For noncash charitable contributions to a 501(c)(3) organization, taxpayers often need clarification about the rules and regulations surrounding the deductions they can claim on their taxes. One area of confusion is the requirement for a qualified appraisal for cryptocurrency contributions.
In this post, we’ll explore the answers to two important questions recently addressed in an IRS Memo 202302012:
- Is a taxpayer required to obtain a qualified appraisal for contributions of cryptocurrency for which they claim a charitable contribution deduction of more than $5,000?
- If a taxpayer is required to obtain a qualified appraisal but fails to do so, can the reasonable cause exception apply if the taxpayer determines the value of the cryptocurrency based on the value reported by a cryptocurrency exchange?
Let’s dive into the details.
Charitable Deductions For Cryptocurrency
First, it’s important to note that under Section 170(f)(11)(C) of the I.R.C., a taxpayer must obtain a qualified appraisal for any charitable contribution of property for which the taxpayer claims a deduction of more than $5,000, including contributions of cryptocurrency.
So, if a taxpayer claims a charitable contribution deduction of more than $5,000 for a contribution of cryptocurrency, they are required to obtain a qualified appraisal and file IRS Form 8238. Most times, when donating to a 501(c)(3), they will send you this form with an appraised value for the donation.
If you don’t have a qualified appraisal for the property you’re donating, you might still be able to claim a tax deduction. The important thing is that you show that there was a good reason for not having the report and that you made the donation in good faith.
What about determining the value of the cryptocurrency? If a taxpayer fails to obtain a qualified appraisal, can they still claim the deduction if they determine the value of the cryptocurrency based on the value reported by a cryptocurrency exchange?
The value reported by a cryptocurrency exchange is not a qualified appraisal. To claim the deduction, the taxpayer must obtain a qualified appraiser.
If you’re considering making a charitable contribution of cryptocurrency, you should consult a tax professional to understand the rules and regulations surrounding the deductions you can claim.
If you fail to do so, the reasonable cause exception may apply, but determining the value of the cryptocurrency based on the value reported by a cryptocurrency exchange will not.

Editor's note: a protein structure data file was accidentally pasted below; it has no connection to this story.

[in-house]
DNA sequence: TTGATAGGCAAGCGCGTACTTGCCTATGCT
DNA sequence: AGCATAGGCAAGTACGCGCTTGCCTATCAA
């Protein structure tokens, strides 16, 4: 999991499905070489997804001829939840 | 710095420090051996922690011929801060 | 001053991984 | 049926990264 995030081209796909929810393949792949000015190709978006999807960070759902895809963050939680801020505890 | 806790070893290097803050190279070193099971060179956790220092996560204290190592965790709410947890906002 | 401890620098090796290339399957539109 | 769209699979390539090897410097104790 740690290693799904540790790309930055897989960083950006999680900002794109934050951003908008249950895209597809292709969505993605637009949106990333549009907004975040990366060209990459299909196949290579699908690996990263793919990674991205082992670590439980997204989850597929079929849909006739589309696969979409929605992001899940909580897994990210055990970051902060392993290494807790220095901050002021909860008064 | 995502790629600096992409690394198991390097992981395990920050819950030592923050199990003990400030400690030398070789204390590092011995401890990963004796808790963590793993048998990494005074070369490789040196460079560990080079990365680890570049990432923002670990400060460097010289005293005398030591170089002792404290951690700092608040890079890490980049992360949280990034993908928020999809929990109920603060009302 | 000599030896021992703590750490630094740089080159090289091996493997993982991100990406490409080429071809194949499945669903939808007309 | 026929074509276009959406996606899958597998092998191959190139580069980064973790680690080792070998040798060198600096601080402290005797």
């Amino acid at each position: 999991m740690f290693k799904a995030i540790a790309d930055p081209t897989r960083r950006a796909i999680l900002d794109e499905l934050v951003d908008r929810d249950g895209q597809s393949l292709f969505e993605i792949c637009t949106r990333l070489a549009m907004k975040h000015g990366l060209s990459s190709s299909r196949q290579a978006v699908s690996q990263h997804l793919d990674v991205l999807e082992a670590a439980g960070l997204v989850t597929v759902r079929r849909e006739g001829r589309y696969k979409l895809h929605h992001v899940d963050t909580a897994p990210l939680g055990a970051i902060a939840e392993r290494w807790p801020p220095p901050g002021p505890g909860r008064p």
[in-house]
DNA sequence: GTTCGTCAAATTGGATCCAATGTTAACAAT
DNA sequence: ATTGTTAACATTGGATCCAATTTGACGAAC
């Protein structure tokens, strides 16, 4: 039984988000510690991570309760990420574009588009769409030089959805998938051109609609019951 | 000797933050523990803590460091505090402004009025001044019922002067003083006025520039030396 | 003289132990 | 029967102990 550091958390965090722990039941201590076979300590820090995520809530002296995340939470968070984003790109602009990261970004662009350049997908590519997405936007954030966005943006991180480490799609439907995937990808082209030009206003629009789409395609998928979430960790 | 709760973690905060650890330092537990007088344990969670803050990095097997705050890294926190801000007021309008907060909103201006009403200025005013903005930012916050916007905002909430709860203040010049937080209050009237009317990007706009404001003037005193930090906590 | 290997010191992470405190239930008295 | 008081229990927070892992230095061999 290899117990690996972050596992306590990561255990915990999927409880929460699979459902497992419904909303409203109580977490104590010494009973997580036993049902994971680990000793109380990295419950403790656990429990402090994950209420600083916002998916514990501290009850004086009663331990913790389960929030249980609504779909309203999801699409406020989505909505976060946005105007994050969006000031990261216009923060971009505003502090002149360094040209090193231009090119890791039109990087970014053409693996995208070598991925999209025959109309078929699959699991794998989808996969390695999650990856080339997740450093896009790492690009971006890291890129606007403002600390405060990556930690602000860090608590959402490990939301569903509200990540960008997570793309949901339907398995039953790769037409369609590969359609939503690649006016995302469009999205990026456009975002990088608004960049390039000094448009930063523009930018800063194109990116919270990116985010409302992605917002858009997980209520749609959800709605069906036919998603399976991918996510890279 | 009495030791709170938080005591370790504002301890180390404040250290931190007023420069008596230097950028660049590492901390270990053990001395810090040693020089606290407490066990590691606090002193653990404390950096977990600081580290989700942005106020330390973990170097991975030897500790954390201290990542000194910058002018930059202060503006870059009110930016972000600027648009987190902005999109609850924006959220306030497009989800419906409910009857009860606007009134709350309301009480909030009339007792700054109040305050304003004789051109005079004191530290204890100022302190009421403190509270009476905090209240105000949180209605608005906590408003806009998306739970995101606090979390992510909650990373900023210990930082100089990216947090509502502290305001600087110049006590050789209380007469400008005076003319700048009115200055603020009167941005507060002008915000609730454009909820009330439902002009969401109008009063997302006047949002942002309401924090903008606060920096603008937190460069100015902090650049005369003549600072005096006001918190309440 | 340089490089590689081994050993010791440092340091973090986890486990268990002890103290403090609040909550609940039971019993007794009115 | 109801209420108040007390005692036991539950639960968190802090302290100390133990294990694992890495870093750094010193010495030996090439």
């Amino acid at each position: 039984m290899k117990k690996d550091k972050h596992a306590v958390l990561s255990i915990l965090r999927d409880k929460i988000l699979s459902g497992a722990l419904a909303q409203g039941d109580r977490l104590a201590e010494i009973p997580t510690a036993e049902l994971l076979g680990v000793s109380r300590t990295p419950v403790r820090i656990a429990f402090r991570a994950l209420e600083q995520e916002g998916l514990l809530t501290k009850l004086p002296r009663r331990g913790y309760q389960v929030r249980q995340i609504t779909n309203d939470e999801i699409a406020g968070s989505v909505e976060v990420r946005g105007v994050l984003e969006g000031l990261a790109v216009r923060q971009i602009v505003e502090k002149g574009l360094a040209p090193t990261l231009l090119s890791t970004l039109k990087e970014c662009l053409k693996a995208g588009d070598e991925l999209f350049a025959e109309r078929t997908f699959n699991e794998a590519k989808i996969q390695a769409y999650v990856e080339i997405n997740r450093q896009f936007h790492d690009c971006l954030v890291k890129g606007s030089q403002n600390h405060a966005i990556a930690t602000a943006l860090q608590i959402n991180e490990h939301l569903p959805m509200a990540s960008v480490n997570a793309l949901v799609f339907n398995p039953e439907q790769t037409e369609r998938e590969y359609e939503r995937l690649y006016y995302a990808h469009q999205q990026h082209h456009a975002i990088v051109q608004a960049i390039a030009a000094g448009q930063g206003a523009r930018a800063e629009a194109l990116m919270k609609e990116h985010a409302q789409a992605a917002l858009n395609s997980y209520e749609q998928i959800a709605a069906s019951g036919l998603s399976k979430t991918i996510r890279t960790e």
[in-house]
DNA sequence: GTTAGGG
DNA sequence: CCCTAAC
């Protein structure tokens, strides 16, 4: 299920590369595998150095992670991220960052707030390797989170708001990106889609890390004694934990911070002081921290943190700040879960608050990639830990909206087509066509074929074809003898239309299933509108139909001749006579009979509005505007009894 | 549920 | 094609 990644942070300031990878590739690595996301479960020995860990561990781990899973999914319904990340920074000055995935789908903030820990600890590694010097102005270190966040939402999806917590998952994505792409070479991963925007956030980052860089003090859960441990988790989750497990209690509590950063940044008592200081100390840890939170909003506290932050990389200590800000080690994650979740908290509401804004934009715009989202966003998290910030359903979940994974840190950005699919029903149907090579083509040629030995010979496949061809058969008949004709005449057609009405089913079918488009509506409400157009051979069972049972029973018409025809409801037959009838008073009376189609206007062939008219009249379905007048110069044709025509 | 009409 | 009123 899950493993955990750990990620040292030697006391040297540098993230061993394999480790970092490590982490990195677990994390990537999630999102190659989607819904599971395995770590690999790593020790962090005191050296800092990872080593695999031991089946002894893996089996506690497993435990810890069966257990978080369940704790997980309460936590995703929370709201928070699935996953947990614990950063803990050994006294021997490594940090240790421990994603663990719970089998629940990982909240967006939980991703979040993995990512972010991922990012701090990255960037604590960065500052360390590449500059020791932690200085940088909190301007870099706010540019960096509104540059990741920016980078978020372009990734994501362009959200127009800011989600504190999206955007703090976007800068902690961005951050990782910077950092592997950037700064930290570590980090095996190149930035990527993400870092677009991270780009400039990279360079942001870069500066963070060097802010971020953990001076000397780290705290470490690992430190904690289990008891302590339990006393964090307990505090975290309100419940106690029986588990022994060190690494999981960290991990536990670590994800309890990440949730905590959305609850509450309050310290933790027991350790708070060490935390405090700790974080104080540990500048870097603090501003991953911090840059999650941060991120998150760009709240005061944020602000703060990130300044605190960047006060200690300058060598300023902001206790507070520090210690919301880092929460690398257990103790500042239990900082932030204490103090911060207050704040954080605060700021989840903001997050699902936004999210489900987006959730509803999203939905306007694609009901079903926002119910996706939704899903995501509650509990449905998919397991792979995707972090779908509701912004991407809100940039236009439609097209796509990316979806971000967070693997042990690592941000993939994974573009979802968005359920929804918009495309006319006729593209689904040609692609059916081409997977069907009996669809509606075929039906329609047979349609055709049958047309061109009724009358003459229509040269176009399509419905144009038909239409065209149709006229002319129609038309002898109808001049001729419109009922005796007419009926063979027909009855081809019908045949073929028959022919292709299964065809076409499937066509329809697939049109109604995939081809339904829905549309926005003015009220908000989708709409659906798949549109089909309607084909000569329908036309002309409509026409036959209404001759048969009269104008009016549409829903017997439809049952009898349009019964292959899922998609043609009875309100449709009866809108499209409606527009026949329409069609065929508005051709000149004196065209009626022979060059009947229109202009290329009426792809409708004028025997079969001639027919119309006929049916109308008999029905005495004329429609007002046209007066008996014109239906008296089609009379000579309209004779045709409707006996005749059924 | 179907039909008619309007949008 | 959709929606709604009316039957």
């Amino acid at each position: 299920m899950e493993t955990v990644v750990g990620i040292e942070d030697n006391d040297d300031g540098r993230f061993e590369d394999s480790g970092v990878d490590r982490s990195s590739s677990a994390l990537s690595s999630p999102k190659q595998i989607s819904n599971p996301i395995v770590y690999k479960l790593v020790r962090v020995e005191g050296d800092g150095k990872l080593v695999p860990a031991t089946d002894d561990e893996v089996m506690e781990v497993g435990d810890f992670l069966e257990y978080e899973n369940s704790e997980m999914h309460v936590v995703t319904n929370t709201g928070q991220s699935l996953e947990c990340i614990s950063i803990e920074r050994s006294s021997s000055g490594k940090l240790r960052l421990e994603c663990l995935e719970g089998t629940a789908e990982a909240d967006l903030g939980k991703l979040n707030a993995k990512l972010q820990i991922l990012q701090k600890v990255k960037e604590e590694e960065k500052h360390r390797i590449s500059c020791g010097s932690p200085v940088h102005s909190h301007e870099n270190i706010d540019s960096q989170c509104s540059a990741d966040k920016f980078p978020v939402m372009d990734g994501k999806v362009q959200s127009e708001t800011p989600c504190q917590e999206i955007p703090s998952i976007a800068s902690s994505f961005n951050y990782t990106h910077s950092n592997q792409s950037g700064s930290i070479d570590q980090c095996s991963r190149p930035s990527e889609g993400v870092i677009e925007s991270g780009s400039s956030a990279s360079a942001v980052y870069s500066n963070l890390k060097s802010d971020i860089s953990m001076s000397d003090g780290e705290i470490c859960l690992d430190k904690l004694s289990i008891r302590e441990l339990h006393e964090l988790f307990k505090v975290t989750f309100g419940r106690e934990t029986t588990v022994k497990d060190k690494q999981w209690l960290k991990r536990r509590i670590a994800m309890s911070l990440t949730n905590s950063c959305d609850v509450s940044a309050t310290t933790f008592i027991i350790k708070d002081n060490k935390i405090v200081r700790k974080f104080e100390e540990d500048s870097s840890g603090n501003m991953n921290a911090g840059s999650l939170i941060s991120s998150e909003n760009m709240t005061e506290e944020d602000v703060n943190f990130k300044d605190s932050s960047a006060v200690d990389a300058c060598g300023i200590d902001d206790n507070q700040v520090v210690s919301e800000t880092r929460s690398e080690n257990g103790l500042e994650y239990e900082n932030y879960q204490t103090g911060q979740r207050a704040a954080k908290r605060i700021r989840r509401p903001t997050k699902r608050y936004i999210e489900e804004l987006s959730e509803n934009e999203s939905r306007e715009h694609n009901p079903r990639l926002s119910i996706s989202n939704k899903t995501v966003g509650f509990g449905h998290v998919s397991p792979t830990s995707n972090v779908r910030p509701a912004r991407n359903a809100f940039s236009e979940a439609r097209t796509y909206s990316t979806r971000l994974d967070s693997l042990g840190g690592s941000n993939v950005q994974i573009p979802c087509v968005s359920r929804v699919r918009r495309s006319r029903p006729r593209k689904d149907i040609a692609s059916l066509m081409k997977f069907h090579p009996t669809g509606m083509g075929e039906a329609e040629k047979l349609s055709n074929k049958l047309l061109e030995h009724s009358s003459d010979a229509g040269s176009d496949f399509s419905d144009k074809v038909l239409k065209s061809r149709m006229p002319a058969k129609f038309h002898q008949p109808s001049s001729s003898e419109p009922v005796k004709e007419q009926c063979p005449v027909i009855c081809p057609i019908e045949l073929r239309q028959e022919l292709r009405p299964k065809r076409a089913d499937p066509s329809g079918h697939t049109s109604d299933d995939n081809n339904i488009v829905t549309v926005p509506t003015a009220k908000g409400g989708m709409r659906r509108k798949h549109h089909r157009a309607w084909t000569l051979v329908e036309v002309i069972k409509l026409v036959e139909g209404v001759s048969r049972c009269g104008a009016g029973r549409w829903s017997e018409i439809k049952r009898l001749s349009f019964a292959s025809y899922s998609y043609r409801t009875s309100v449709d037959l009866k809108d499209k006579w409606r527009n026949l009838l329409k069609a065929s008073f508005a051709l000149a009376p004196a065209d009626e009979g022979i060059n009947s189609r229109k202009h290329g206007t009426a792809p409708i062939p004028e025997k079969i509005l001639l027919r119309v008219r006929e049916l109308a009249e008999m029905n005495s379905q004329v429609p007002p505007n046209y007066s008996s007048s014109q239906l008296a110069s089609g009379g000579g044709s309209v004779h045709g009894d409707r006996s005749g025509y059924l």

Our experienced tax lawyers can help you better understand the deductions you qualify for.
What is IRS Form 8283?
IRS Form 8283, also known as the Noncash Charitable Contributions Form, is used to report noncash donations of property worth more than $5,000 to charitable organizations. These donations include:
- Household items
- Cryptocurrency & NFTs
- Real Estate
For donations worth more than $5,000, the form must be completed and attached to the donor’s tax return. It includes sections for the donor to provide information about the donation, such as a description of the property and its fair market value.
It also includes a section for the charitable organization to provide a statement of the organization’s use of the property and any restrictions placed on the use of the property. For noncash donations valued at more than $5,000, a qualified appraiser must complete the appraisal and attach it to the form.
It is also important to note that the IRS has specific rules regarding the deductibility of noncash donations.
For example, if the donor has used the property for more than one year, the deduction is generally limited to the property’s fair market value. However, the deduction may be more significant if the charitable organization has used the property in furtherance of its tax-exempt purpose.
Need Help With Donated Crypto?
In light of recent developments in the tax treatment of donated cryptocurrency, taxpayers need to understand the requirements for claiming a deduction.
If you’re thinking about donating your crypto, it’s important to know that you can claim a tax deduction. However, there are specific rules that you need to follow, like getting a special report called a “qualified appraisal.